Painful solutions

I couldn’t sleep well last night. I shivered and shook, and tossed and turned as powerful antibiotics tried to fight off an infection and a growing fever. I’m a lot better now. But my whole body aches. I feel drowsy. And I spent most of the day in bed.

The cause of my misery is my tooth. Yes, it’s the same one that I treated about three months ago. This time the dentist, Dr Pratap Tamang, a veteran, examined my tooth, ordered an x-ray and decided that, if I wanted to save the painful tooth, he would have to administer a root canal treatment.

“Shouldn’t we just extract it?” I suggested. “No!” Dr Tamang decided firmly, “the opposite tooth is good, so you should undergo an RCT”.

Images of my son – then only 13 years old – enduring the painful ordeal flashed in my mind. And I thought, “Why me?” But those same images of a brave young man readily agreeing to take to the dentist’s intimidating chair, many times over a whole month, reassured me. So I agreed.

Dr Thapa opened his appointment book. He flipped page after completely booked page, and announced that he would be able to start my treatment only after three weeks. I’d have to wait before I undertook the infamous ordeal.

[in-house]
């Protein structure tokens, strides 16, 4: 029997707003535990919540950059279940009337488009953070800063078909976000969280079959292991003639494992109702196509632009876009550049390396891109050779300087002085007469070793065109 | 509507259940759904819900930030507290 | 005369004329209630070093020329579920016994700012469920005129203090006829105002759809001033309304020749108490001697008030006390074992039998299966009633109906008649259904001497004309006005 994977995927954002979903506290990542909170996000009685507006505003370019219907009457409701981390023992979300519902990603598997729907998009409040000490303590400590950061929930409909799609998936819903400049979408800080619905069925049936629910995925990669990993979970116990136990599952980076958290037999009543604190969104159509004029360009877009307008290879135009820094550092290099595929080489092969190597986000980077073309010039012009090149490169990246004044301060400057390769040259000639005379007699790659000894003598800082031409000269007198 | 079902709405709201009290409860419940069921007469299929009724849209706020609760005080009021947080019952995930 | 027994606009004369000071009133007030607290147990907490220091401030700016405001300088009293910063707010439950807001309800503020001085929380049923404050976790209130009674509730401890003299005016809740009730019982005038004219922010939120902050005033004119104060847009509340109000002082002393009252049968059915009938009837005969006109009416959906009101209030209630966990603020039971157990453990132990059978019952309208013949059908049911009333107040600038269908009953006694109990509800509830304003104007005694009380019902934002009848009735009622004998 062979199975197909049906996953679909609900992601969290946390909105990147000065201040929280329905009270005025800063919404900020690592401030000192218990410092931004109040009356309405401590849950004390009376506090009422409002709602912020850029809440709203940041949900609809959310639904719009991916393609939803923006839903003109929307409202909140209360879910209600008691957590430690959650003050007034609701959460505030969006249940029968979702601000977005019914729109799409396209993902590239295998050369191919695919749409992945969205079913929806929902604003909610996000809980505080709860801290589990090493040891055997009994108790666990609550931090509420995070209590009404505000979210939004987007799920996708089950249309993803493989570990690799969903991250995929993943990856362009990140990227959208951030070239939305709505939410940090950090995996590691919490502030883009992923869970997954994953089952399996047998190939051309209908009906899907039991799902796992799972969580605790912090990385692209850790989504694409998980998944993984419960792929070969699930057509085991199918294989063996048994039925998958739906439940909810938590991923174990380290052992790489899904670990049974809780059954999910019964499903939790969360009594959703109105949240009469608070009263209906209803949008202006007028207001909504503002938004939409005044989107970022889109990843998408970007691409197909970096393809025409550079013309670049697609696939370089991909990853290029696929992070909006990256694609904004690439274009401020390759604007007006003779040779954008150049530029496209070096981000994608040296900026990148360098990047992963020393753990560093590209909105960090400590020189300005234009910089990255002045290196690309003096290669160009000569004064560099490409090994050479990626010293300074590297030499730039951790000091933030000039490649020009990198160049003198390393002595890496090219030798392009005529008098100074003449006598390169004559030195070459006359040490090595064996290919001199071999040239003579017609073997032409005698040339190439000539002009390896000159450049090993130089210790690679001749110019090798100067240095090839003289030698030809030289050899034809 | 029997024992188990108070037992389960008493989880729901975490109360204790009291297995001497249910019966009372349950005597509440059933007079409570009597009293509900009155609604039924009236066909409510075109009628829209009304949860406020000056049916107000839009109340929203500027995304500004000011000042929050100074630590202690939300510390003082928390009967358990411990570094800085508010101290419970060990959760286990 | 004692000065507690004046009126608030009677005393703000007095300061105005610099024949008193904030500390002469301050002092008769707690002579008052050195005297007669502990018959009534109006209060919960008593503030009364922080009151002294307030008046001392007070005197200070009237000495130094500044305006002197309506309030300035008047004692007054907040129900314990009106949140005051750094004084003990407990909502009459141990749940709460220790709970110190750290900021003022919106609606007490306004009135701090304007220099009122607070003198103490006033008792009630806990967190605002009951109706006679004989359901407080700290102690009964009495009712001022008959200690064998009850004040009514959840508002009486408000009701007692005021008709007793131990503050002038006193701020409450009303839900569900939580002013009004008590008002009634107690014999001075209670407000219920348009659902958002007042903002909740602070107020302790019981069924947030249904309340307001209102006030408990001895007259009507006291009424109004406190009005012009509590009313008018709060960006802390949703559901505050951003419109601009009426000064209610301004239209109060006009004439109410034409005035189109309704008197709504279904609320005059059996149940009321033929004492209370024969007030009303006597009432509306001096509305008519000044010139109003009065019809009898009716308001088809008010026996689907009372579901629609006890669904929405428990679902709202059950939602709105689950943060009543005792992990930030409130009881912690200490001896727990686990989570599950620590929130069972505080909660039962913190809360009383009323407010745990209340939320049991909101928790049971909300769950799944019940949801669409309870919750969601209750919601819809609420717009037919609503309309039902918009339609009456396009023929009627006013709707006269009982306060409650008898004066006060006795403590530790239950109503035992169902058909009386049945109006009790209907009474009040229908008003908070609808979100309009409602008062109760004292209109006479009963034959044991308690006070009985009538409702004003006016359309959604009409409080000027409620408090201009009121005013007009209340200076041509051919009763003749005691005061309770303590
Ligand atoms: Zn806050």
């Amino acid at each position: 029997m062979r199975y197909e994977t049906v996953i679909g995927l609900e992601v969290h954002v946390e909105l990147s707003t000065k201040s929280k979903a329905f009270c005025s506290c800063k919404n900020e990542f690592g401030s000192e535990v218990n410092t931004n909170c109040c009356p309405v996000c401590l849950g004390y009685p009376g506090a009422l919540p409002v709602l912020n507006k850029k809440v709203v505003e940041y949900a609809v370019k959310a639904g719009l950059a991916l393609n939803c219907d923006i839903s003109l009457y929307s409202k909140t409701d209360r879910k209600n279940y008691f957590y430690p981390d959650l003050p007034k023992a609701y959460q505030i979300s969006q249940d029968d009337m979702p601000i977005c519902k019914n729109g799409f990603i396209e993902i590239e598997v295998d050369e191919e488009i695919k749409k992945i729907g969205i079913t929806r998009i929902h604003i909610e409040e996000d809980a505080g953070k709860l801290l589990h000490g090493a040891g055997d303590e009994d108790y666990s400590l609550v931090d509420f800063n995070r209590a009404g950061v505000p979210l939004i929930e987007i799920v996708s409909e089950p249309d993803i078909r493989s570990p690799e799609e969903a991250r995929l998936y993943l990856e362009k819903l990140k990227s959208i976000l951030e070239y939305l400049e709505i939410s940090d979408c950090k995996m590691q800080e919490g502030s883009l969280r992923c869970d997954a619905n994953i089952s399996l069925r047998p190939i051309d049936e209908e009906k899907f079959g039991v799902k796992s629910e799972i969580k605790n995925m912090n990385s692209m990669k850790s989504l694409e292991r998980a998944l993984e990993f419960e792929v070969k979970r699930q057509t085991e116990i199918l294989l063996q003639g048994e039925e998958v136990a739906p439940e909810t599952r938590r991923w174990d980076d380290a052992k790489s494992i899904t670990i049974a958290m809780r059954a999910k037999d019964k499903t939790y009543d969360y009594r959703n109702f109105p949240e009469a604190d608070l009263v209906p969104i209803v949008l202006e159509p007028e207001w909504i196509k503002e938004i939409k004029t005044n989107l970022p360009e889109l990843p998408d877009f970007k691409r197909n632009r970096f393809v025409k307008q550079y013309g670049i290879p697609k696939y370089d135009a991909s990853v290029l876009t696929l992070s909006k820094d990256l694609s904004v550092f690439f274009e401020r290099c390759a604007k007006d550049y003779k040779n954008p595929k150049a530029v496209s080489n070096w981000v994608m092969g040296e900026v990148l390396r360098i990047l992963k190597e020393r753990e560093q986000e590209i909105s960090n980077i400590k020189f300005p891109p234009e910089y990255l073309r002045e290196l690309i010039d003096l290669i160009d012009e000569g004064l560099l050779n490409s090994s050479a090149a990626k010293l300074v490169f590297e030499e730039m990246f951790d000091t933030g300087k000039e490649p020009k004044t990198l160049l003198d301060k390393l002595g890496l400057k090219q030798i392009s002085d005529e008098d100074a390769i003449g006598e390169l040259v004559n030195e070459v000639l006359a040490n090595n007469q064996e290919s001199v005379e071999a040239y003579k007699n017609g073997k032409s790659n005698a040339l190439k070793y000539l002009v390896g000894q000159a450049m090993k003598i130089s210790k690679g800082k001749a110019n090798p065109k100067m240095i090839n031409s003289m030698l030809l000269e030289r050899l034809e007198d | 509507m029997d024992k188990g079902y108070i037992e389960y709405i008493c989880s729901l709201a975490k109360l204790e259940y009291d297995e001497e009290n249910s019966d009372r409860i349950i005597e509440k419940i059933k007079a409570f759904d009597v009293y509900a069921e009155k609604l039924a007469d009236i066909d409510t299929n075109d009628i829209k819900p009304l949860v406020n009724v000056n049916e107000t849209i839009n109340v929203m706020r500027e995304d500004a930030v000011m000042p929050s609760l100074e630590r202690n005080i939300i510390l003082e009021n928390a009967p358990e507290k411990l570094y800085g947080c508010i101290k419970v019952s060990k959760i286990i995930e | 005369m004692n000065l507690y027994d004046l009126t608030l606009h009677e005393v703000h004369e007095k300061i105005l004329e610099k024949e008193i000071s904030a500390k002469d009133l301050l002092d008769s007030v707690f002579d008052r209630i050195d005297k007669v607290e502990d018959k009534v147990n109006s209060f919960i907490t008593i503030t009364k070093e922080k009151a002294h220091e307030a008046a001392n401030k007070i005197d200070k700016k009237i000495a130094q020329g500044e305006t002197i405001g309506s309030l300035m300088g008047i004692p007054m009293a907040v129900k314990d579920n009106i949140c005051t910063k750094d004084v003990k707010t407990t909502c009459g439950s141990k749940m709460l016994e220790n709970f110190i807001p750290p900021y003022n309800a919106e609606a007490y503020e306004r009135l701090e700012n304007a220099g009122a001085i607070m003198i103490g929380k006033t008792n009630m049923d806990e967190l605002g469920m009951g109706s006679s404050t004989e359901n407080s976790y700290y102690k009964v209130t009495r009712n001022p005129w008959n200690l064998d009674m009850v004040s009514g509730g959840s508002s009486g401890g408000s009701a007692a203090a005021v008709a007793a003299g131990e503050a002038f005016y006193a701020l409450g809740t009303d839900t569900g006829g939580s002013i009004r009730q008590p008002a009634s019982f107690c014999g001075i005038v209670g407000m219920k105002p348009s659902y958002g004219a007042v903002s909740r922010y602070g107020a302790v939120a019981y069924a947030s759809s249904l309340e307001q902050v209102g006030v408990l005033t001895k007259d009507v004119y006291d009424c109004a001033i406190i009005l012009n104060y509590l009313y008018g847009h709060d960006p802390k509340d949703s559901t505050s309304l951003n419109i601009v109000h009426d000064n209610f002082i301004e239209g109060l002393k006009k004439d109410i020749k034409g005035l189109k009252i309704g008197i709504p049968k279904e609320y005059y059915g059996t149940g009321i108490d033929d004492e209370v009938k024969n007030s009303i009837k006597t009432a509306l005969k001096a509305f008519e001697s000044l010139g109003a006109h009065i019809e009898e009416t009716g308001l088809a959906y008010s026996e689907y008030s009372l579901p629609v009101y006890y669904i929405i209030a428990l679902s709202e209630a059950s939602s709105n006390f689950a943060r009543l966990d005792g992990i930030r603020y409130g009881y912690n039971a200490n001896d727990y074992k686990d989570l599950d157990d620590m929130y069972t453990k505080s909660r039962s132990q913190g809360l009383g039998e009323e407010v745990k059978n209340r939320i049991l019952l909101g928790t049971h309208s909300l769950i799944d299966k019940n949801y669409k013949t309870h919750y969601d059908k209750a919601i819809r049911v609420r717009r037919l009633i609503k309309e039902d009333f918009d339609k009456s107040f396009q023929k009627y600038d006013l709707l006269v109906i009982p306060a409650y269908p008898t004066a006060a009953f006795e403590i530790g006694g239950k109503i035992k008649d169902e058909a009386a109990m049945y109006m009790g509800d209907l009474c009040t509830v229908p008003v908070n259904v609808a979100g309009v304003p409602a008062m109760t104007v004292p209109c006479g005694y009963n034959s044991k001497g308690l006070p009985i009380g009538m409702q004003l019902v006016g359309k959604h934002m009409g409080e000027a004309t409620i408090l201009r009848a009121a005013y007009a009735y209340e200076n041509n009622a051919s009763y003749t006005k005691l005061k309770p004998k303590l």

In order to avoid the normal morning rush, I’d gone to the dentist a little before their closing time, 2:30 PM. As expected the hospital was almost empty by then. Nurses, technicians and doctors were making their way out of the hospital to meetings, to their homes or to attend to personal work. And by the time I left, the cleaning staff were already preparing the hospital for the next day.

This is a waste of resources. Especially, since the demand for health services in the capital is still growing and growing exponentially. So, I’m glad that the government is seriously considering ways to extend the hospital time by starting “off hour clinics”. But we continue to be plagued by a shortage of health personnel. And we cannot expect our professionals to work beyond their normal working hours without adequate incentives. So we need to recruit more people. Or we simply pay the existing staff for working after hours.

This, obviously, is easier said than done. A patient’s treatment involves a whole range of health professionals from doctors and nurses to technicians and administrative staff. And, of course, cleaners. So calculating who should get what and how much will not be easy.

But we must make a beginning. And the dental department, which is mostly independent from the rest of the hospital, is a good place to start. Lessons learnt from there will be useful if and when we develop a hospital-wide system.

Off hour clinics, whether fully subsidized by the government, partially privatized or fully privatized, need to be seriously considered.

I don’t want to wait so long for the root canal treatment. And I certainly don’t want to bear another tooth ache before the treatment. So, right now, I am in the mood to welcome an off hour clinic for the dental department.